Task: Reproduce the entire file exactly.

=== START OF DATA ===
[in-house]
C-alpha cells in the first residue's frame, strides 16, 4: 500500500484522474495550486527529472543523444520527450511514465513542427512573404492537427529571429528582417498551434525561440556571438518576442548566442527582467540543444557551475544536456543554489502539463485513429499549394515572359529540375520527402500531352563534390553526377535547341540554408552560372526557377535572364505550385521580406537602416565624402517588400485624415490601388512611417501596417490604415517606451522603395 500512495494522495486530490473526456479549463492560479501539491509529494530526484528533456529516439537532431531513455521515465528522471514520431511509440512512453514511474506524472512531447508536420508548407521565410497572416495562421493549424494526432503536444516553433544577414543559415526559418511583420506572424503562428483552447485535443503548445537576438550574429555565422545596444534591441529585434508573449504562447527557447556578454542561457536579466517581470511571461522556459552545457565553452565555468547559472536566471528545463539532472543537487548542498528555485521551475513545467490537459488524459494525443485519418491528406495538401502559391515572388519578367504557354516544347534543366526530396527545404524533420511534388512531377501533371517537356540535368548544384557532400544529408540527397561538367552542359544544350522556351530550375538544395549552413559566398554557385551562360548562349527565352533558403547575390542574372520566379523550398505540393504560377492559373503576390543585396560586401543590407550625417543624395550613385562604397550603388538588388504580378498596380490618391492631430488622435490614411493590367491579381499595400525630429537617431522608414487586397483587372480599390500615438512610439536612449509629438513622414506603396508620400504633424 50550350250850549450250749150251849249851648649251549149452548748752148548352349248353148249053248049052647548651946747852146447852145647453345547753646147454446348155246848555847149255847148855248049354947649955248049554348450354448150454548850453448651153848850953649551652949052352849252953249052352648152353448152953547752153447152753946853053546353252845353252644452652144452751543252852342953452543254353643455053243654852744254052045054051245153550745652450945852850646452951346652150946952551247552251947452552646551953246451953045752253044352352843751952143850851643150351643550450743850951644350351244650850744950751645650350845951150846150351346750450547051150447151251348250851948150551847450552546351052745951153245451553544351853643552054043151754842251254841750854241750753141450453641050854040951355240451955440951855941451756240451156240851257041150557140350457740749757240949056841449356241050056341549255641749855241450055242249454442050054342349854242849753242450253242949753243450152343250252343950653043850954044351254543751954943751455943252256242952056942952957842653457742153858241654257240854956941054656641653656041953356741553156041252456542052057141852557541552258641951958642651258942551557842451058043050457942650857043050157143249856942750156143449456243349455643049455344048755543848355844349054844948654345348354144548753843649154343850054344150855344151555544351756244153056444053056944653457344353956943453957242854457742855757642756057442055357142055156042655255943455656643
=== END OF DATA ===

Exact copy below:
[in-house]
C-alpha cells in the first residue's frame, strides 16, 4: 500500500484522474495550486527529472543523444520527450511514465513542427512573404492537427529571429528582417498551434525561440556571438518576442548566442527582467540543444557551475544536456543554489502539463485513429499549394515572359529540375520527402500531352563534390553526377535547341540554408552560372526557377535572364505550385521580406537602416565624402517588400485624415490601388512611417501596417490604415517606451522603395 500512495494522495486530490473526456479549463492560479501539491509529494530526484528533456529516439537532431531513455521515465528522471514520431511509440512512453514511474506524472512531447508536420508548407521565410497572416495562421493549424494526432503536444516553433544577414543559415526559418511583420506572424503562428483552447485535443503548445537576438550574429555565422545596444534591441529585434508573449504562447527557447556578454542561457536579466517581470511571461522556459552545457565553452565555468547559472536566471528545463539532472543537487548542498528555485521551475513545467490537459488524459494525443485519418491528406495538401502559391515572388519578367504557354516544347534543366526530396527545404524533420511534388512531377501533371517537356540535368548544384557532400544529408540527397561538367552542359544544350522556351530550375538544395549552413559566398554557385551562360548562349527565352533558403547575390542574372520566379523550398505540393504560377492559373503576390543585396560586401543590407550625417543624395550613385562604397550603388538588388504580378498596380490618391492631430488622435490614411493590367491579381499595400525630429537617431522608414487586397483587372480599390500615438512610439536612449509629438513622414506603396508620400504633424 50550350250850549450250749150251849249851648649251549149452548748752148548352349248353148249053248049052647548651946747852146447852145647453345547753646147454446348155246848555847149255847148855248049354947649955248049554348450354448150454548850453448651153848850953649551652949052352849252953249052352648152353448152953547752153447152753946853053546353252845353252644452652144452751543252852342953452543254353643455053243654852744254052045054051245153550745652450945852850646452951346652150946952551247552251947452552646551953246451953045752253044352352843751952143850851643150351643550450743850951644350351244650850744950751645650350845951150846150351346750450547051150447151251348250851948150551847450552546351052745951153245451553544351853643552054043151754842251254841750854241750753141450453641050854040951355240451955440951855941451756240451156240851257041150557140350457740749757240949056841449356241050056341549255641749855241450055242249454442050054342349854242849753242450253242949753243450152343250252343950653043850954044351254543751954943751455943252256242952056942952957842653457742153858241654257240854956941054656641653656041953356741553156041252456542052057141852557541552258641951958642651258942551557842451058043050457942650857043050157143249856942750156143449456243349455643049455344048755543848355844349054844948654345348354144548753843649154343850054344150855344151555544351756244153056444053056944653457344353956943453957242854457742855757642756057442055357142055156042655255943455656643